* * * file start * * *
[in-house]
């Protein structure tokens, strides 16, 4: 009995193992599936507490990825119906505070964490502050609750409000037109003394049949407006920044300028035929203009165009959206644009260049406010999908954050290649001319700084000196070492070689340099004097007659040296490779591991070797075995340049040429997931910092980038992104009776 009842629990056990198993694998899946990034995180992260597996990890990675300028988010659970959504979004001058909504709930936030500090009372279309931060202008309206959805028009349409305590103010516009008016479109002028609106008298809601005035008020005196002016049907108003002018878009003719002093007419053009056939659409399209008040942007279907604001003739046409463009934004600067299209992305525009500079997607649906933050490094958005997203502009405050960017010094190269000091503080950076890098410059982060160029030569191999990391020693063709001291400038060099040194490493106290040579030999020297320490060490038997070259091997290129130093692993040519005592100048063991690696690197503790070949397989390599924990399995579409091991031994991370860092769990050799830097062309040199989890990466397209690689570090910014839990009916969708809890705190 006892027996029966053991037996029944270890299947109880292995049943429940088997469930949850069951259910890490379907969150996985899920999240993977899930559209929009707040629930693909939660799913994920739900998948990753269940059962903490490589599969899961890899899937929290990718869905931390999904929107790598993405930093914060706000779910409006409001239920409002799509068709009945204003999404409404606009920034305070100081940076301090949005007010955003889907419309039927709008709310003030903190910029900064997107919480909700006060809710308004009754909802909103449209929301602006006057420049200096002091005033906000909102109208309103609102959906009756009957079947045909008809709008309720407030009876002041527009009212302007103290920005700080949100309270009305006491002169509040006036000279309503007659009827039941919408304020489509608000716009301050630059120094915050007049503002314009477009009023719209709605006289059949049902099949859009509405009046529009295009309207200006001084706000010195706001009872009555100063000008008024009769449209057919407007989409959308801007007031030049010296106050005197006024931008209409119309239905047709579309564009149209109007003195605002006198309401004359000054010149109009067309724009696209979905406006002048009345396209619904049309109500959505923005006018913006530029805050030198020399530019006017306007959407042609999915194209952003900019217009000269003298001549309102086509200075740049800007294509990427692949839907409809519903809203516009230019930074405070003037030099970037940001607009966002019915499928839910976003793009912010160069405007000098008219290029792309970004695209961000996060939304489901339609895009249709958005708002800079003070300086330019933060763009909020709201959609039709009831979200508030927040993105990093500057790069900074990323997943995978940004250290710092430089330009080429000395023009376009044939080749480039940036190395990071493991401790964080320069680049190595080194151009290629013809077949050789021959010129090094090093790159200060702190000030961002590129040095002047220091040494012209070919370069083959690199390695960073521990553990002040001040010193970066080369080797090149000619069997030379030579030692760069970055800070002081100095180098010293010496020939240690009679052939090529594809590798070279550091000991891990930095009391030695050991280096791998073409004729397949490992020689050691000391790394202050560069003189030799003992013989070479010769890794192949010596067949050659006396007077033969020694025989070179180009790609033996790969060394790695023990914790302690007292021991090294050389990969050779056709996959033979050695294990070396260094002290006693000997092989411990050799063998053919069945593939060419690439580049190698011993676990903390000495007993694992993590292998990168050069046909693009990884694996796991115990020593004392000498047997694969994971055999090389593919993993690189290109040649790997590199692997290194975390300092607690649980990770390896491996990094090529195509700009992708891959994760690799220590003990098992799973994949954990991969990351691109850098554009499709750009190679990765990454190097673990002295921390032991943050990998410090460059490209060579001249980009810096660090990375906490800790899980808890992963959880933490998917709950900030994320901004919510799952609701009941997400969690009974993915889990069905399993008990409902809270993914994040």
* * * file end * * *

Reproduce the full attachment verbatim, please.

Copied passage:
[in-house]
């Protein structure tokens, strides 16, 4: 009995193992599936507490990825119906505070964490502050609750409000037109003394049949407006920044300028035929203009165009959206644009260049406010999908954050290649001319700084000196070492070689340099004097007659040296490779591991070797075995340049040429997931910092980038992104009776 009842629990056990198993694998899946990034995180992260597996990890990675300028988010659970959504979004001058909504709930936030500090009372279309931060202008309206959805028009349409305590103010516009008016479109002028609106008298809601005035008020005196002016049907108003002018878009003719002093007419053009056939659409399209008040942007279907604001003739046409463009934004600067299209992305525009500079997607649906933050490094958005997203502009405050960017010094190269000091503080950076890098410059982060160029030569191999990391020693063709001291400038060099040194490493106290040579030999020297320490060490038997070259091997290129130093692993040519005592100048063991690696690197503790070949397989390599924990399995579409091991031994991370860092769990050799830097062309040199989890990466397209690689570090910014839990009916969708809890705190 006892027996029966053991037996029944270890299947109880292995049943429940088997469930949850069951259910890490379907969150996985899920999240993977899930559209929009707040629930693909939660799913994920739900998948990753269940059962903490490589599969899961890899899937929290990718869905931390999904929107790598993405930093914060706000779910409006409001239920409002799509068709009945204003999404409404606009920034305070100081940076301090949005007010955003889907419309039927709008709310003030903190910029900064997107919480909700006060809710308004009754909802909103449209929301602006006057420049200096002091005033906000909102109208309103609102959906009756009957079947045909008809709008309720407030009876002041527009009212302007103290920005700080949100309270009305006491002169509040006036000279309503007659009827039941919408304020489509608000716009301050630059120094915050007049503002314009477009009023719209709605006289059949049902099949859009509405009046529009295009309207200006001084706000010195706001009872009555100063000008008024009769449209057919407007989409959308801007007031030049010296106050005197006024931008209409119309239905047709579309564009149209109007003195605002006198309401004359000054010149109009067309724009696209979905406006002048009345396209619904049309109500959505923005006018913006530029805050030198020399530019006017306007959407042609999915194209952003900019217009000269003298001549309102086509200075740049800007294509990427692949839907409809519903809203516009230019930074405070003037030099970037940001607009966002019915499928839910976003793009912010160069405007000098008219290029792309970004695209961000996060939304489901339609895009249709958005708002800079003070300086330019933060763009909020709201959609039709009831979200508030927040993105990093500057790069900074990323997943995978940004250290710092430089330009080429000395023009376009044939080749480039940036190395990071493991401790964080320069680049190595080194151009290629013809077949050789021959010129090094090093790159200060702190000030961002590129040095002047220091040494012209070919370069083959690199390695960073521990553990002040001040010193970066080369080797090149000619069997030379030579030692760069970055800070002081100095180098010293010496020939240690009679052939090529594809590798070279550091000991891990930095009391030695050991280096791998073409004729397949490992020689050691000391790394202050560069003189030799003992013989070479010769890794192949010596067949050659006396007077033969020694025989070179180009790609033996790969060394790695023990914790302690007292021991090294050389990969050779056709996959033979050695294990070396260094002290006693000997092989411990050799063998053919069945593939060419690439580049190698011993676990903390000495007993694992993590292998990168050069046909693009990884694996796991115990020593004392000498047997694969994971055999090389593919993993690189290109040649790997590199692997290194975390300092607690649980990770390896491996990094090529195509700009992708891959994760690799220590003990098992799973994949954990991969990351691109850098554009499709750009190679990765990454190097673990002295921390032991943050990998410090460059490209060579001249980009810096660090990375906490800790899980808890992963959880933490998917709950900030994320901004919510799952609701009941997400969690009974993915889990069905399993008990409902809270993914994040």